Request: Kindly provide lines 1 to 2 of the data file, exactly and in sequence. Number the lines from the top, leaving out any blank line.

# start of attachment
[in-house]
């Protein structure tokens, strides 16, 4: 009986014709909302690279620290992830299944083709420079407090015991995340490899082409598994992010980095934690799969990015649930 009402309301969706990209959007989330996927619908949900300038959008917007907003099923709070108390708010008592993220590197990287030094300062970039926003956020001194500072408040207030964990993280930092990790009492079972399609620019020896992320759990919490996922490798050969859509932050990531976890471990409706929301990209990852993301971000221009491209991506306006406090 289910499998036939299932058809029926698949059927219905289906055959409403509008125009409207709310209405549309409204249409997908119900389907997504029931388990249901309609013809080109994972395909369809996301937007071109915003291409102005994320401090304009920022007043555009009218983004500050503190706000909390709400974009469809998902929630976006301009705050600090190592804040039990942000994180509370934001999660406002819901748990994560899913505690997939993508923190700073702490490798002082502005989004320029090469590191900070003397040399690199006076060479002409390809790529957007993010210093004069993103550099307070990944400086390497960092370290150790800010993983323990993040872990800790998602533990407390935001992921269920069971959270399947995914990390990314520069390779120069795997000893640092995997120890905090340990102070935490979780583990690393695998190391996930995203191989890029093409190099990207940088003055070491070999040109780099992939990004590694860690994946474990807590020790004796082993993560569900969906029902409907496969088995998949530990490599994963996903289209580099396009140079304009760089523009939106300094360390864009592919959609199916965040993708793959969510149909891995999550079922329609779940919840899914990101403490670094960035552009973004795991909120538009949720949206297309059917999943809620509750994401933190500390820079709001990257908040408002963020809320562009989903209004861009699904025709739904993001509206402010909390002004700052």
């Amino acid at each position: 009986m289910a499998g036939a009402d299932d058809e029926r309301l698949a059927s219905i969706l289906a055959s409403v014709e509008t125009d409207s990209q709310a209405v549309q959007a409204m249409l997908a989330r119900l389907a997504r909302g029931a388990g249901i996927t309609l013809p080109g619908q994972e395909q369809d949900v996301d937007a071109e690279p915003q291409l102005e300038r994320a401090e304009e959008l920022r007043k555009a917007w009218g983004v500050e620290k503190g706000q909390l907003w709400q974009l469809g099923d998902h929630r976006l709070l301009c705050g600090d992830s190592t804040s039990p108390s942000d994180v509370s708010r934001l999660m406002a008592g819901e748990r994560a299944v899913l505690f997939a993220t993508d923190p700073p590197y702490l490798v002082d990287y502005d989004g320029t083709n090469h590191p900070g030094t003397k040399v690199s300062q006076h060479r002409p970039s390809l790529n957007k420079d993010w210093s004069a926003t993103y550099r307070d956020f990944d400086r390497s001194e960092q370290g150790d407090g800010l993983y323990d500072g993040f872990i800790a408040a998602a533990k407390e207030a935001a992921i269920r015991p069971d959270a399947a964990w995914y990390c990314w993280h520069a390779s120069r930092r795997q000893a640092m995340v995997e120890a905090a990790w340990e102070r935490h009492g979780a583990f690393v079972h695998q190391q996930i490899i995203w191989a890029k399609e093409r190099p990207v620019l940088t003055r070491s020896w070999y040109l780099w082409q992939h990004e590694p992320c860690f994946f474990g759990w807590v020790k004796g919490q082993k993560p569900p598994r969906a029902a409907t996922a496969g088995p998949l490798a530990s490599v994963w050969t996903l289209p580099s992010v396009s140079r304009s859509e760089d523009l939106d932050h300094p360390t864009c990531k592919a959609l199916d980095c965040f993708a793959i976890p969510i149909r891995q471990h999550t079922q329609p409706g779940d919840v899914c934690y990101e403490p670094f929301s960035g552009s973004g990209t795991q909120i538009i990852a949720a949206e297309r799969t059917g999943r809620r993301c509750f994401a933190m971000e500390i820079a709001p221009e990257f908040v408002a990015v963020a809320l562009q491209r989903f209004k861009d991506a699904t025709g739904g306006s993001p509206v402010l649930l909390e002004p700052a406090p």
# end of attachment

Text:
[in-house]
């Protein structure tokens, strides 16, 4: 009986014709909302690279620290992830299944083709420079407090015991995340490899082409598994992010980095934690799969990015649930 009402309301969706990209959007989330996927619908949900300038959008917007907003099923709070108390708010008592993220590197990287030094300062970039926003956020001194500072408040207030964990993280930092990790009492079972399609620019020896992320759990919490996922490798050969859509932050990531976890471990409706929301990209990852993301971000221009491209991506306006406090 289910499998036939299932058809029926698949059927219905289906055959409403509008125009409207709310209405549309409204249409997908119900389907997504029931388990249901309609013809080109994972395909369809996301937007071109915003291409102005994320401090304009920022007043555009009218983004500050503190706000909390709400974009469809998902929630976006301009705050600090190592804040039990942000994180509370934001999660406002819901748990994560899913505690997939993508923190700073702490490798002082502005989004320029090469590191900070003397040399690199006076060479002409390809790529957007993010210093004069993103550099307070990944400086390497960092370290150790800010993983323990993040872990800790998602533990407390935001992921269920069971959270399947995914990390990314520069390779120069795997000893640092995997120890905090340990102070935490979780583990690393695998190391996930995203191989890029093409190099990207940088003055070491070999040109780099992939990004590694860690994946474990807590020790004796082993993560569900969906029902409907496969088995998949530990490599994963996903289209580099396009140079304009760089523009939106300094360390864009592919959609199916965040993708793959969510149909891995999550079922329609779940919840899914990101403490670094960035552009973004795991909120538009949720949206297309059917999943809620509750994401933190500390820079709001990257908040408002963020809320562009989903209004861009699904025709739904993001509206402010909390002004700052």